- Bring a large pot of lightly salted water to a boil. Add leeks, cover, and reduce heat to low, and simmer until tender, about 30 minutes. Drain. When cool enough to handle, squeeze out excess liquid.
- Combine leeks, matzah meal, eggs, salt, pepper, and, if desired, nutmeg. Shape leek mixture into 2-inch long and 1/2-inch thick patties. Dredge in matzah meal.
- Heat a thin oil in a large skillet over medium heat. Fry patties, in batches, until golden brown on both sides, about 3 minutes per side. Drain on paper towels. Serve warm or at room temperature accompanied with lemon wedges. Keftes can be stored in refrigerator, then reheated in a 250-degree oven.
Add 1/2 cup chopped fresh dill, 1/2 cup grated Romano cheese, or 2 to 3 minced cloves garlic.
(Moroccan Beet Green Salad)
Yields 3 to 4 servings
The beet, a Mediterranean native closely related to spinach and chard, has been part of Jewish cuisine for more than 2,500 years. It was so highly regarded in ancient Israel that efforts were made to grow it during the summer, although back then the beet was primarily a late winter and spring vegetable. According to the midrash (Deuteronomy Rabbah 1:5), a sign of King Solomon’s enormous wealth was that he enjoyed summer beets. The Talmud (Berachot 44b) noted, “A dish of beets is good for the heart and good for the bowels.”
Those early references, however, actually refer to beet greens. The common garden beet root was only developed in the 16th century in Italy and did not make much of an impact on most of the culinary world until the 18th century. In northern Europe, where the beet root was one of the few vegetables that could be stored throughout the winter, it became a staple used in a wide variety of dishes, including soups, salads, relishes, and preserves. In the words of my sister who hates beets, “Beet greens taste more like spinach than beets.”
Greens from 2 large bunches of beets, washed well (about 1 pound)
3 tablespoons olive or vegetable oil
1/4 cup fresh lemon juice (optional)
Dash of paprika
- In a large pot bring an inch of water to a boil. Add greens, reduce heat to low, and simmer until tender (about 10 minutes). Drain. Plunge greens into cold water to stop the cooking. Drain and squeeze out any excess liquid. Coarsely chop. (There will be about 2 cups.)
- Add olive oil, optional lemon juice, paprika, and salt and toss to coat. Serve warm or at room temperature.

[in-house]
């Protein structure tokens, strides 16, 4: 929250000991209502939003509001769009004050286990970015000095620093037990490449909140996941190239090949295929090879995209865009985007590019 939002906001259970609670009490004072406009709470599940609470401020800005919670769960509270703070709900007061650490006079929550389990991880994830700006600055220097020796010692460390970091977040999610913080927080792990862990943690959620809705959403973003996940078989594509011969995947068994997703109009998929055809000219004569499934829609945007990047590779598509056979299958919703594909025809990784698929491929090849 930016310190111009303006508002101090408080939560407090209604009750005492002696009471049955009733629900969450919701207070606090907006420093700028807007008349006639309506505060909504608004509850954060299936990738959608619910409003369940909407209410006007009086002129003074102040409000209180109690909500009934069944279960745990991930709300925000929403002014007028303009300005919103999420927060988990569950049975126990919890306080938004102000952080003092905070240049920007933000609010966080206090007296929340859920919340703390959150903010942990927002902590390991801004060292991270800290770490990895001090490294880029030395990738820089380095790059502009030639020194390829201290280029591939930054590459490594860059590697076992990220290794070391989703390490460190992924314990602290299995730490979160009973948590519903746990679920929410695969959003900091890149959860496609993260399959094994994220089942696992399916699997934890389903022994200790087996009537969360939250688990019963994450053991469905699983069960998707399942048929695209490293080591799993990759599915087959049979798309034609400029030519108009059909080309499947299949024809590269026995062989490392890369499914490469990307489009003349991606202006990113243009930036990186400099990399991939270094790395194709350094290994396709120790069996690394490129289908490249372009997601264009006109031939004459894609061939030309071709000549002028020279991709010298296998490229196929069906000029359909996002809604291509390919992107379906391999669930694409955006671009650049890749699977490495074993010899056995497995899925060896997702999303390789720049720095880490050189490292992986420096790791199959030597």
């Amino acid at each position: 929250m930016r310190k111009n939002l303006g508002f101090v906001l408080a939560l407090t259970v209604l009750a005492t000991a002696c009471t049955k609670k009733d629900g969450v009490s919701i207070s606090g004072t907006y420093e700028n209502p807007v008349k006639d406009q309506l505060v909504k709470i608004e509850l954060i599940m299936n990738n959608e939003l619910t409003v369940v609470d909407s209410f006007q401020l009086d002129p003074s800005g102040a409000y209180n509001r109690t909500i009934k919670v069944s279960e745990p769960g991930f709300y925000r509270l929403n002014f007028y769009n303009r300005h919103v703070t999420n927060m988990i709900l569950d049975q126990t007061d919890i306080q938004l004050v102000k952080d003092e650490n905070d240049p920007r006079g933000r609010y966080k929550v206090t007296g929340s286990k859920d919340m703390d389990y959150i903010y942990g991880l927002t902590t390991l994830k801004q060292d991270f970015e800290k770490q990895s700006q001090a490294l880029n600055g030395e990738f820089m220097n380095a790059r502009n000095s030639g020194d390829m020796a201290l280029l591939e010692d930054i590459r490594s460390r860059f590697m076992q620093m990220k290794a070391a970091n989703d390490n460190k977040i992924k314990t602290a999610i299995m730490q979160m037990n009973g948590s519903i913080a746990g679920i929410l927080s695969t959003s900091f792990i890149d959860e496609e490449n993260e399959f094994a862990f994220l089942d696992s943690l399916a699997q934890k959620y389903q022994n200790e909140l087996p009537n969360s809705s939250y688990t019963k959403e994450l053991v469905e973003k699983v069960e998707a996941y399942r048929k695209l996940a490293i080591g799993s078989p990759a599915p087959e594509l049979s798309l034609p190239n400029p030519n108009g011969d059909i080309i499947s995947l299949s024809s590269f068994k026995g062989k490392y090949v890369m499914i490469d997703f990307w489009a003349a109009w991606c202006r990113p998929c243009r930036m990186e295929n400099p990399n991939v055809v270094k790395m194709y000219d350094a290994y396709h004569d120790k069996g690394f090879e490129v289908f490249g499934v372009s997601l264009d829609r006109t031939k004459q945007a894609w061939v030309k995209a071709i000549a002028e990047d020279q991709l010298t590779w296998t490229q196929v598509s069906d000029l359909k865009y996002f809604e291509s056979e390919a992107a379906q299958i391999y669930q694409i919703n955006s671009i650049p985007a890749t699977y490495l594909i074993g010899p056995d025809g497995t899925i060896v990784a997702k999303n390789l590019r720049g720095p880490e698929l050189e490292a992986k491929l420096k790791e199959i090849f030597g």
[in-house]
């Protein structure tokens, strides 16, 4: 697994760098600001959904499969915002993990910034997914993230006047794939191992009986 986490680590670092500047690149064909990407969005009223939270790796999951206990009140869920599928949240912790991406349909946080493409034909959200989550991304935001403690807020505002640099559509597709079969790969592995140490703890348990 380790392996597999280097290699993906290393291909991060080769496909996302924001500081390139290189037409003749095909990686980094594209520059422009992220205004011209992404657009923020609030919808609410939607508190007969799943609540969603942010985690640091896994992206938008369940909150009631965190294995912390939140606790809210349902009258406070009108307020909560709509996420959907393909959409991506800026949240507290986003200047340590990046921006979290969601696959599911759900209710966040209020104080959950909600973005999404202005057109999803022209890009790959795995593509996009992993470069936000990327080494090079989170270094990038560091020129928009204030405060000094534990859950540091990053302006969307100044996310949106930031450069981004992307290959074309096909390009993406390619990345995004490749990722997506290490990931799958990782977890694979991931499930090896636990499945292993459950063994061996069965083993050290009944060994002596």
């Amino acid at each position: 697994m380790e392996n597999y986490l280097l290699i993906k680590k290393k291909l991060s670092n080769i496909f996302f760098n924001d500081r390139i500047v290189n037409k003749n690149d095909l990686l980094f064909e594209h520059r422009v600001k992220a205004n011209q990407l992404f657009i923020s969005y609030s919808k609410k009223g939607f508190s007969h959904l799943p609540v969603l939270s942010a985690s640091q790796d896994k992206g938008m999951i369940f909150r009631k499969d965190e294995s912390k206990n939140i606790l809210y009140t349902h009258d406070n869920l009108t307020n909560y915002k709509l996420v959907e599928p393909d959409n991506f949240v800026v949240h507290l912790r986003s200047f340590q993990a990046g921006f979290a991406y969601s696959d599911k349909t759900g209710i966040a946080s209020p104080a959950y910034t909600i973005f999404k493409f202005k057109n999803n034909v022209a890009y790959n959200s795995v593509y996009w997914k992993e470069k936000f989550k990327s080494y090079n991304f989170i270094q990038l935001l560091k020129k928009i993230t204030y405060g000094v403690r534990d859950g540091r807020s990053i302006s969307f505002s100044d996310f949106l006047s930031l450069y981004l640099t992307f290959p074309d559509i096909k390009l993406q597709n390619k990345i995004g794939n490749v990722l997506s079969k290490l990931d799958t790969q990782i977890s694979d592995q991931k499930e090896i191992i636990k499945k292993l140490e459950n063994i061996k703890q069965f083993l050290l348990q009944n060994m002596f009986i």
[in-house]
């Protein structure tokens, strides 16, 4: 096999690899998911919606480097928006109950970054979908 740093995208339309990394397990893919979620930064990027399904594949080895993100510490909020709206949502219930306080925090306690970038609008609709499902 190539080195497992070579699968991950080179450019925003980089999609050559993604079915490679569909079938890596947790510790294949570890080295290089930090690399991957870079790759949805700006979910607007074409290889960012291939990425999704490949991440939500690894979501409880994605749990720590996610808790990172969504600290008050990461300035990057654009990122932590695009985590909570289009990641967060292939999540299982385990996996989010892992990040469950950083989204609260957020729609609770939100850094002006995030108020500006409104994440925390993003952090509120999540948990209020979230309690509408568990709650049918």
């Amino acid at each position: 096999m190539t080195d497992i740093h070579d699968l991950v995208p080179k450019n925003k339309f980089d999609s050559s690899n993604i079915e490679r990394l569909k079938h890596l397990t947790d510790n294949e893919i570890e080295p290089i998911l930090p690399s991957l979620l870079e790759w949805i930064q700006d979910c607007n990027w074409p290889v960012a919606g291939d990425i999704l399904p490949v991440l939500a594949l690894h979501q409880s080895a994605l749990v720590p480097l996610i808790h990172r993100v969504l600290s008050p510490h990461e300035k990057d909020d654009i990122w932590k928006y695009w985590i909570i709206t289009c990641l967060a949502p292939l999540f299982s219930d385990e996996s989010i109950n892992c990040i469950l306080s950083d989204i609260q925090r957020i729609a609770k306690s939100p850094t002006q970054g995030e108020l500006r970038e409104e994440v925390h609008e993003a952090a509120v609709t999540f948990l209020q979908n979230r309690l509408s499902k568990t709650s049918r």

(Syrian Date-Filled Cookies)
Yields about 40 cookies
Dates are a symbol of beauty and sweetness. We are reminded as well that people should stand as straight and tall as a date palm.
8 ounces (about 1 1/2 cups) dates, pitted and finely chopped
1/2 cup water
1 tablespoon butter or margarine
3/4 to 1 cup finely chopped walnuts
1 teaspoon ground cinnamon
1 teaspoon grated orange zest (optional)
3 1/4 level cups bleached all-purpose flour
Dash of salt
1 cup (2 sticks/8 ounces) unsalted butter or margarine
1 tablespoon orange blossom or rose water
About 3 tablespoons water
- To make the filling: Cook dates in water over low heat, stirring, for 10 minutes. Add butter or margarine and cook until mixture forms an almost uniform mass (about 5 minutes). Remove from heat and stir in nuts, cinnamon, and, if desired, zest. Let cool.
- To make the dough: Combine flour and salt. Cut butter or margarine into flour until mixture resembles coarse crumbs. Add enough water until mixture holds together, then knead to form a soft, pliable dough. Cover and chill for about 30 minutes.
- Preheat oven to 350 degrees.
- Form dough into 1-inch balls. Using thumb or index finger, hollow out balls. Fill with a heaping teaspoon of filling and press sides of opening together to cover filling. Gently reform into balls, pinch the ends to make an oval shape, and flatten slightly. If desired, make designs in dough with a fork or knife.
- Place cookies on a baking sheet. Bake until golden but not browned (about 20 minutes). (Cookies will firm as they cool.) When cooled, roll in confectioners’ sugar. Store at room temperature in an airtight container.
Roll out dough into thin rectangles (do not flour surface). Cut out 3-inch rounds. Place filling in center and bring sides of dough over filling to form balls.
Krabeej (Syrian Filled Cookies): Omit confectioners’ sugar and dip top of cooled cookies into marshmallow fluff.
Gil Marks is the author of the James Beard finalist The World of Jewish Cooking, The World of Jewish Entertaining, and The World of Jewish Desserts (Simon & Schuster).